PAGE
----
Fisheries in lakes, rivers and wetlands are essential sources of food and income — especially in poor and marginalized communities. They provide livelihoods for 60 million people and are a primary source of protein for billions more around the world.
These inland fisheries depend on the health of native fish populations and the freshwater ecosystems that sustain them. But increasingly these habitats face threats — from overfishing and pollution to changes in water distribution due to dams and climate change.
Responsibly managed inland aquaculture can be a complementary source of freshwater food and livelihoods, but irresponsible practices can imperil wild fisheries. Conservation International is working to advance sustainability in both wild and farmed freshwater fisheries, recognizing the important role they play for many of the world’s most vulnerable communities.
Despite their vital contributions to human well-being and biodiversity, freshwater ecosystems receive only a small percentage of the funding dedicated to nature conservation — and inland fisheries are similarly undervalued. Conservation International works with partners to raise awareness of the importance of inland fisheries and promote the conservation of freshwater ecosystems. We do this by producing scientific research, demonstrating impact, and convening conservation and development partners around shared objectives.
In many countries, aquaculture is an important and growing part of freshwater food systems. Because irresponsibly developed aquaculture can threaten native fish and fisheries, Conservation International is working with leading companies to make that industry more sustainable.
Producing science-based arguments
We are seizing opportunities to integrate and elevate inland fisheries within global commitments and conventions, which influence governments’ decision-making and investment by multinational public and private investors. We do this through research collaborations and formal policy recommendations that support sustainable inland fisheries.
In the Mekong River Basin in Cambodia — where freshwater fisheries account for two-thirds of the country’s protein consumption — Conservation International follows a science-based approach to support fishery production, biodiversity conservation and livelihoods. Through measurable improvements in food security and economic productivity, we are helping to demonstrate the importance of inland fisheries in provincial and national development decisions and fostering replication of this model in other basins.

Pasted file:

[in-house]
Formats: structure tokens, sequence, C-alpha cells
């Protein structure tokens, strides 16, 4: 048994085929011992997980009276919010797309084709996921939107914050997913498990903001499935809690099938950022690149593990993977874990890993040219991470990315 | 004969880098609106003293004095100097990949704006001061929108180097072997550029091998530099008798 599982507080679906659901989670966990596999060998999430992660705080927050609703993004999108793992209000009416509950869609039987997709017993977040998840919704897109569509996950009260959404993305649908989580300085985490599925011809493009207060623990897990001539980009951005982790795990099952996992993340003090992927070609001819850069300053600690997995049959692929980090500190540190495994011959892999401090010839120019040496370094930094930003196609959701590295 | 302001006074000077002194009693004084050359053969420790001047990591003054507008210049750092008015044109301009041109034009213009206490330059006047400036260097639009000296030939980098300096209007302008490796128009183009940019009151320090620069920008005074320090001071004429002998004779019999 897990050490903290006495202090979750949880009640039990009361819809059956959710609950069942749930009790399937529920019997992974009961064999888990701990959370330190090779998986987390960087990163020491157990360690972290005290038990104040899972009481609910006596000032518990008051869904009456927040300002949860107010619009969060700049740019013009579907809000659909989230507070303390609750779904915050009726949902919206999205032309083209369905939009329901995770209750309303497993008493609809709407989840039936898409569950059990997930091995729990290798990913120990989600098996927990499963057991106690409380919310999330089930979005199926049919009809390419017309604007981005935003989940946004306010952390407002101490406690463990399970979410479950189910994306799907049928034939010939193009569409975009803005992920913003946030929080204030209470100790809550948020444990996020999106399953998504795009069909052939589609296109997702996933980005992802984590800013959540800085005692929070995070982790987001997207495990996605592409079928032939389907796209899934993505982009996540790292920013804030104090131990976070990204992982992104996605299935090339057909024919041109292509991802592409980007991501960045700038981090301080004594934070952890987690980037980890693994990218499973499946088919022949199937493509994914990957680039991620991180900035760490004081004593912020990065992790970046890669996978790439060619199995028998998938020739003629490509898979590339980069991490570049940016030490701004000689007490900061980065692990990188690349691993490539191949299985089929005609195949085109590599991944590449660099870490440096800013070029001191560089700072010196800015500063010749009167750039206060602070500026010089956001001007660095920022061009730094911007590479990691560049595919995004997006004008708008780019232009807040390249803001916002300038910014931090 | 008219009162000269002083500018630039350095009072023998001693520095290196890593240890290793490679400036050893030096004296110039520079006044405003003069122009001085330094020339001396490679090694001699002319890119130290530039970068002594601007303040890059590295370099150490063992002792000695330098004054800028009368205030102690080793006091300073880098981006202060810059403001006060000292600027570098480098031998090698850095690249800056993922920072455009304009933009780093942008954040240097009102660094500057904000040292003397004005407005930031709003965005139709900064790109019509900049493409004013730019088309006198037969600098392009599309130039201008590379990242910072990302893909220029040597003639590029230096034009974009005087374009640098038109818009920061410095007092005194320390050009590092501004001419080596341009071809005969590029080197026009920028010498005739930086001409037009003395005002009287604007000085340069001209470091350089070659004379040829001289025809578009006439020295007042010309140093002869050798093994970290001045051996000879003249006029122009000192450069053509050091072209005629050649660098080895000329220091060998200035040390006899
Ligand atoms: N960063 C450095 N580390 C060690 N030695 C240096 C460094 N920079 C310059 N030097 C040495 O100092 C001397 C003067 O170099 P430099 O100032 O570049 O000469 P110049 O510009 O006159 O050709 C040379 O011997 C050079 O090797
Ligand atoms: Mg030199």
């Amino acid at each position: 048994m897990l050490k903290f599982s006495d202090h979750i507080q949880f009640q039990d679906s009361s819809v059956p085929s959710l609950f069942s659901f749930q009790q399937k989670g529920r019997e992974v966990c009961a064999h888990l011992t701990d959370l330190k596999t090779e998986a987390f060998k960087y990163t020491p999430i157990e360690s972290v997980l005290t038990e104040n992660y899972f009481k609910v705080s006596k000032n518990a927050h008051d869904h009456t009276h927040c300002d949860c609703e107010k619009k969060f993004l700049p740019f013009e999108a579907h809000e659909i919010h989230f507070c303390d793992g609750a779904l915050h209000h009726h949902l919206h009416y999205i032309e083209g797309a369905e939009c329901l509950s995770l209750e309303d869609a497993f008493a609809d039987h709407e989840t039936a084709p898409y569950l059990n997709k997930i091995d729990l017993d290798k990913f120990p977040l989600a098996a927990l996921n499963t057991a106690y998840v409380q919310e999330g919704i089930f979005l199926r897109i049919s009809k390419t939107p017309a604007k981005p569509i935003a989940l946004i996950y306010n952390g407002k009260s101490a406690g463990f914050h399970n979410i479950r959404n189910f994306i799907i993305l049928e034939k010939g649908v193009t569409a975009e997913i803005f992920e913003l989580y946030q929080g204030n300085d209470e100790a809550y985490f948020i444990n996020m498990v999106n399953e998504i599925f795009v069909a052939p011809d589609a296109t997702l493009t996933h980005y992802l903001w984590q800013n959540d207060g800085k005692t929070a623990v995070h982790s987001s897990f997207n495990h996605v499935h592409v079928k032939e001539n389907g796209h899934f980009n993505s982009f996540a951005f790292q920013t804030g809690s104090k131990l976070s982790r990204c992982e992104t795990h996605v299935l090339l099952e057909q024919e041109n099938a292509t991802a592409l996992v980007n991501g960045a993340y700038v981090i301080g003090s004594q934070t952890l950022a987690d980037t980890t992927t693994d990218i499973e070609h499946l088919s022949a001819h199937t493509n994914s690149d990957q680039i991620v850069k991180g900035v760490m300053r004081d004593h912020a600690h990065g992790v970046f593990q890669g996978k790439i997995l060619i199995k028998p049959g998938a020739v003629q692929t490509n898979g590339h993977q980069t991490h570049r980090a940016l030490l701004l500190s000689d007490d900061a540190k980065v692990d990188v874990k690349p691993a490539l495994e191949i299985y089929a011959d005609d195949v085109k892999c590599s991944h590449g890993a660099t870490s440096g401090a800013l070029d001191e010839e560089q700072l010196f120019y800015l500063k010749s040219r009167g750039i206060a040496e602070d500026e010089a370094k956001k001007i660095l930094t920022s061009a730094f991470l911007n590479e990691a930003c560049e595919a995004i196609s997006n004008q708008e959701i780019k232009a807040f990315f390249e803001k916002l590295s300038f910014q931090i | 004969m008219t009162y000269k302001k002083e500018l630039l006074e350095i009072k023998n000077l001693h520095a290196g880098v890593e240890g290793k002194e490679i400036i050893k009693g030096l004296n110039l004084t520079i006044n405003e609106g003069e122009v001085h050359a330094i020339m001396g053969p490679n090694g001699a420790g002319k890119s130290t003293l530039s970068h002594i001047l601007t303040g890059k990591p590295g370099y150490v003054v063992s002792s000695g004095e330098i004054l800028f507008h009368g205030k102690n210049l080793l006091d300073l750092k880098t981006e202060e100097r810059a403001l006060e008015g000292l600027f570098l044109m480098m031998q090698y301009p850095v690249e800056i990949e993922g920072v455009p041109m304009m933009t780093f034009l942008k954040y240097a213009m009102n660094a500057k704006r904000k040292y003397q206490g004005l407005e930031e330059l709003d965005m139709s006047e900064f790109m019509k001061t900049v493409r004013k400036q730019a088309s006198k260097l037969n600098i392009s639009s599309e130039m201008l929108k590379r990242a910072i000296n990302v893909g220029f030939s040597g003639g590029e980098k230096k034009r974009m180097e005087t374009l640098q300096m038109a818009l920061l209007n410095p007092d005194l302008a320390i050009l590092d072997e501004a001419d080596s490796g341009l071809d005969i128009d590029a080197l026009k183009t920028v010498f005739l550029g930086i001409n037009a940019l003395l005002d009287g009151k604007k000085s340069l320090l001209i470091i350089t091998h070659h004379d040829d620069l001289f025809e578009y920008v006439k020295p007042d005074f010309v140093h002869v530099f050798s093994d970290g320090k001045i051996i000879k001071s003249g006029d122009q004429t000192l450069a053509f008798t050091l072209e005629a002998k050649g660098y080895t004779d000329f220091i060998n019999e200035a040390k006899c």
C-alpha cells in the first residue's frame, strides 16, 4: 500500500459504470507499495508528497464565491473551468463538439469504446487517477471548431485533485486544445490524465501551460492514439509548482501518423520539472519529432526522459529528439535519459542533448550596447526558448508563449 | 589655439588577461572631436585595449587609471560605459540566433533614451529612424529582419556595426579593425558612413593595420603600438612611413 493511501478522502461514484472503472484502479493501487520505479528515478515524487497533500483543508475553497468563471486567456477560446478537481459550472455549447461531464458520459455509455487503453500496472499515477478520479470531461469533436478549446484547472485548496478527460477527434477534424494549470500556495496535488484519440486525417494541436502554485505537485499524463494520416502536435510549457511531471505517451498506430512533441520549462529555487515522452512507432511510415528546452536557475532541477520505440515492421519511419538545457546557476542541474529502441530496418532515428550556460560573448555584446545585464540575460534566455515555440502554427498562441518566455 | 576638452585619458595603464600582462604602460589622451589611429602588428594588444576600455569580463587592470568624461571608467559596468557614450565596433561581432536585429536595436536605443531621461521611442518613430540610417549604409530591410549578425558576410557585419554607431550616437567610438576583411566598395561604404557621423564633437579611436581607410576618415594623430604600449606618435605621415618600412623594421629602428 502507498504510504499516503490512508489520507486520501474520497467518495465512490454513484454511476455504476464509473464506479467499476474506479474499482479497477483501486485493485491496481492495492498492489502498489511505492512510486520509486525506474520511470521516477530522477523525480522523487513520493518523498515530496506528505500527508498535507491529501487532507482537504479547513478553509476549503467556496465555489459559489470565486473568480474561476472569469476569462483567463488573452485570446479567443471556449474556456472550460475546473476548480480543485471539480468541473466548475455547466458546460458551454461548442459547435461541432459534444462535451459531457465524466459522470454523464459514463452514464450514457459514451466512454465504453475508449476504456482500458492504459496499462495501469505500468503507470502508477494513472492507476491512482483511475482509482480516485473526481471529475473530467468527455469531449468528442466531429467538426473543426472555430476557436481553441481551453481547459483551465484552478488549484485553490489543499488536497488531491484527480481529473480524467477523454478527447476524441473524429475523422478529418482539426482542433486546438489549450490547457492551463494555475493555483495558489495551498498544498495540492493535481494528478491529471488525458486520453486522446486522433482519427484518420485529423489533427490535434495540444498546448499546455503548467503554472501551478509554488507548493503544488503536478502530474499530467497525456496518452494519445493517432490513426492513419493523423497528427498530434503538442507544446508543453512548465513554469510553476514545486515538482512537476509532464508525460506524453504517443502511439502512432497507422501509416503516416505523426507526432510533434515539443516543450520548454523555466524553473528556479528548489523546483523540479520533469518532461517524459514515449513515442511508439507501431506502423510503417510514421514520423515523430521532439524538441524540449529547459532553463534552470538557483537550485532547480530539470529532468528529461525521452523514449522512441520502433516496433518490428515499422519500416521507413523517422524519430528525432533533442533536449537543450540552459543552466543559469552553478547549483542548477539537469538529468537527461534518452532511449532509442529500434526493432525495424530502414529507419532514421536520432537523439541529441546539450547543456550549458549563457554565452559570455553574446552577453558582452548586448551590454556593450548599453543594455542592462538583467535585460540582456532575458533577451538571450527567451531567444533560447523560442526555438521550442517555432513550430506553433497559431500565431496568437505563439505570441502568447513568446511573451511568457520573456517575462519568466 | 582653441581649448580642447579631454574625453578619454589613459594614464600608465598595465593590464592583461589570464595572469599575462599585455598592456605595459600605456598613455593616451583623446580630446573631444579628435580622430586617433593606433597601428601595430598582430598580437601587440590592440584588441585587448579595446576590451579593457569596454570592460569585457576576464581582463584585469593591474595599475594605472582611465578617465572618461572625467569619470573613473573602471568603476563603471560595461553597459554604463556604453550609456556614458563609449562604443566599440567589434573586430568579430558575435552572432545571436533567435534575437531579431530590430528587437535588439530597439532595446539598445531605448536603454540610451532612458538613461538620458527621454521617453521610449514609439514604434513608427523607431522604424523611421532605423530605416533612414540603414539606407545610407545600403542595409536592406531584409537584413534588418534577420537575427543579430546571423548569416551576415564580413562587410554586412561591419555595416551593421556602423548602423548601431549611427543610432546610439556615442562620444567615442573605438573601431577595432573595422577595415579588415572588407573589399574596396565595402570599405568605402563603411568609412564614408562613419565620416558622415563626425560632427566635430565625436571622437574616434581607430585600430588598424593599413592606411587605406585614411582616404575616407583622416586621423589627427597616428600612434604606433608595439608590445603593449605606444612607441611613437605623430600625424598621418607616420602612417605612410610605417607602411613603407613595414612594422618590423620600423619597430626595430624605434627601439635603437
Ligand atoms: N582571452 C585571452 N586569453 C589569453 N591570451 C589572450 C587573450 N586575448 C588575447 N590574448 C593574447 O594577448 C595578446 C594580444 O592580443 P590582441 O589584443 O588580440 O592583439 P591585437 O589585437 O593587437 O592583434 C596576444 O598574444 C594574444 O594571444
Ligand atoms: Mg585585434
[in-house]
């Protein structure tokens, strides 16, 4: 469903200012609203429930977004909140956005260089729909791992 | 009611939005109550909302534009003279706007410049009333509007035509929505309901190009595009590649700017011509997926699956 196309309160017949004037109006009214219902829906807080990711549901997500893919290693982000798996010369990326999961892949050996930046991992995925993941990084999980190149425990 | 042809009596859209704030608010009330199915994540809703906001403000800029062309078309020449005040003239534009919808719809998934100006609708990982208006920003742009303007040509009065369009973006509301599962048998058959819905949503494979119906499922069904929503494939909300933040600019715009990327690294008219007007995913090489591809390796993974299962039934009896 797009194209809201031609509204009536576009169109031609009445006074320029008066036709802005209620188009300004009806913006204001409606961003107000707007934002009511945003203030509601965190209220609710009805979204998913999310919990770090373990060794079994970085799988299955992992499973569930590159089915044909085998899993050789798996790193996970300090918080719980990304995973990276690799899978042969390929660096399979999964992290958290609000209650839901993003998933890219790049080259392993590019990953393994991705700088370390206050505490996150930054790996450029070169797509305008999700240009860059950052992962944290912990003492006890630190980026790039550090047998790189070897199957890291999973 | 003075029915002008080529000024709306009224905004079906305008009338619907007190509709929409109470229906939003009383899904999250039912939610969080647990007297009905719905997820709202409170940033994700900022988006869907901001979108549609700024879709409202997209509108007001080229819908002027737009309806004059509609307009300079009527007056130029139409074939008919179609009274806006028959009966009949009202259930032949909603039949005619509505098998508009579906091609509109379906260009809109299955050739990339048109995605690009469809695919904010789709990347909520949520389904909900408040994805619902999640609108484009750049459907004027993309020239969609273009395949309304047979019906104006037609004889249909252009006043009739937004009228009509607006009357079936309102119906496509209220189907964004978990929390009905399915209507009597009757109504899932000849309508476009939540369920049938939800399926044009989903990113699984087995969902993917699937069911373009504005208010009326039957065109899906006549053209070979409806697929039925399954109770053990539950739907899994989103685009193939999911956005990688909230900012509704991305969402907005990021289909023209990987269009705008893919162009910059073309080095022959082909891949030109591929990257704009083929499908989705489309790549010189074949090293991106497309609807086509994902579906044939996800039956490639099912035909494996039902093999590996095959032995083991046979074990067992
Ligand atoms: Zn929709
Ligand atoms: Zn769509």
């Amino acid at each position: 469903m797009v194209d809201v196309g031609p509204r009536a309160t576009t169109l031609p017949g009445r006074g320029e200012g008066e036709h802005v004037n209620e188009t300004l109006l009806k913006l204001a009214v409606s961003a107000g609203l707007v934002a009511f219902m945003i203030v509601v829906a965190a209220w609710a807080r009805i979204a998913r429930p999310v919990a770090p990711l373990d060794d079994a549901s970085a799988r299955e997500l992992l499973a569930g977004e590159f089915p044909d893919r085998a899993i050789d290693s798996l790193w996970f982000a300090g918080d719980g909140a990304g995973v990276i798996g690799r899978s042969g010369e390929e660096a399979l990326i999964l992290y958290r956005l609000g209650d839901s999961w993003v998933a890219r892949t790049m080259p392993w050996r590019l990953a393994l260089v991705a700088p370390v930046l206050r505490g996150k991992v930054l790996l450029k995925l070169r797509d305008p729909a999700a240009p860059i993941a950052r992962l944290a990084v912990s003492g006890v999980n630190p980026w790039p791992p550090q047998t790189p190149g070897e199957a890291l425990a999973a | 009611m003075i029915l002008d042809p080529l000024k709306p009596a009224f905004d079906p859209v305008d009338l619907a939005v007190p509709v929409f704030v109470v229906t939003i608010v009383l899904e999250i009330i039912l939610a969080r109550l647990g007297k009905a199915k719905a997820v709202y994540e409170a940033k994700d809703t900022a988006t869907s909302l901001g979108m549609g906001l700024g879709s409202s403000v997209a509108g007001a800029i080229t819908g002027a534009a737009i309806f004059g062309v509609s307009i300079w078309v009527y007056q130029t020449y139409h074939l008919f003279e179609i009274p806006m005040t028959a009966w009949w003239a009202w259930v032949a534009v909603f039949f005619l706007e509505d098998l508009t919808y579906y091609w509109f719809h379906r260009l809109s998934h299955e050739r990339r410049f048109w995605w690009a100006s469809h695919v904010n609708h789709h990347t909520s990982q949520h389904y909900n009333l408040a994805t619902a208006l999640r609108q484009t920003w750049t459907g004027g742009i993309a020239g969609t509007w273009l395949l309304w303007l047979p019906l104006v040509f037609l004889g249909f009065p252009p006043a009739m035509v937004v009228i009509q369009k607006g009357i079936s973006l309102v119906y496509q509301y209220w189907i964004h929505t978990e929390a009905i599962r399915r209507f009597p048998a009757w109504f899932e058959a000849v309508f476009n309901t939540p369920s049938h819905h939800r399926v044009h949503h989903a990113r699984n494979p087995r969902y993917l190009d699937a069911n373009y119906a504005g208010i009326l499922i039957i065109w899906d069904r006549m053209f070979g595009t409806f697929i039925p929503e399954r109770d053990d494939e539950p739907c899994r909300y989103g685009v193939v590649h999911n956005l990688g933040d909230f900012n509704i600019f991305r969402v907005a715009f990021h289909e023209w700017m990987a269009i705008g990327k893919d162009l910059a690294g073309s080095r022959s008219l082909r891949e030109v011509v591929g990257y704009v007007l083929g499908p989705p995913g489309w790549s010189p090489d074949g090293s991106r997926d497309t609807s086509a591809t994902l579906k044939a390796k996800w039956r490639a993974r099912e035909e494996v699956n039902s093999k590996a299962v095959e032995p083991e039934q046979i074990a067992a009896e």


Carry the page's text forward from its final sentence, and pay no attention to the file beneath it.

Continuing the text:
Convening key actors
The conservation and development sectors each aim to promote healthy inland fisheries, but they can lack common objectives and a shared framework for collaboration. Conservation International is building a global multi-stakeholder alliance to incorporate inland fisheries into global development and conservation agendas.
By the numbers
Over 40 percent of global fish species are found in freshwater ecosystems.
Up to 58 million people around the world are employed by the inland fisheries sector with women making up more than half of that workforce.
Over 40 percent of global inland fish capture is reported from 50 low-income, food-deficit countries.
Improving lives in Tonle Sap Lake
Conservation International is developing a program to support the resilience of fisheries and families in Cambodia's Tonle Sap Lake. This project integrates conservation, governance, science, microfinance and livelihoods — building on the successful work that we have undertaken with lake communities since 2008. The Freshwater Health Index provides a framework for measuring this model’s impact.
Investing in responsible aquaculture
In 2020, Conservation International Ventures — our impact investment fund — made a $500,000 loan to Victory Farms, the fastest growing aquaculture company in Africa. Victory Farms operates on Lake Victoria, home to an extraordinary array of endemic fish species, many of which are highly threatened. Conservation International is working to develop and test a model whereby native fish conservation, sustainable inland fisheries and responsible aquaculture can form a ”three-legged stool” that supports Lake Victoria’s ecosystems, creates much-needed jobs and provides a critical food source to local communities.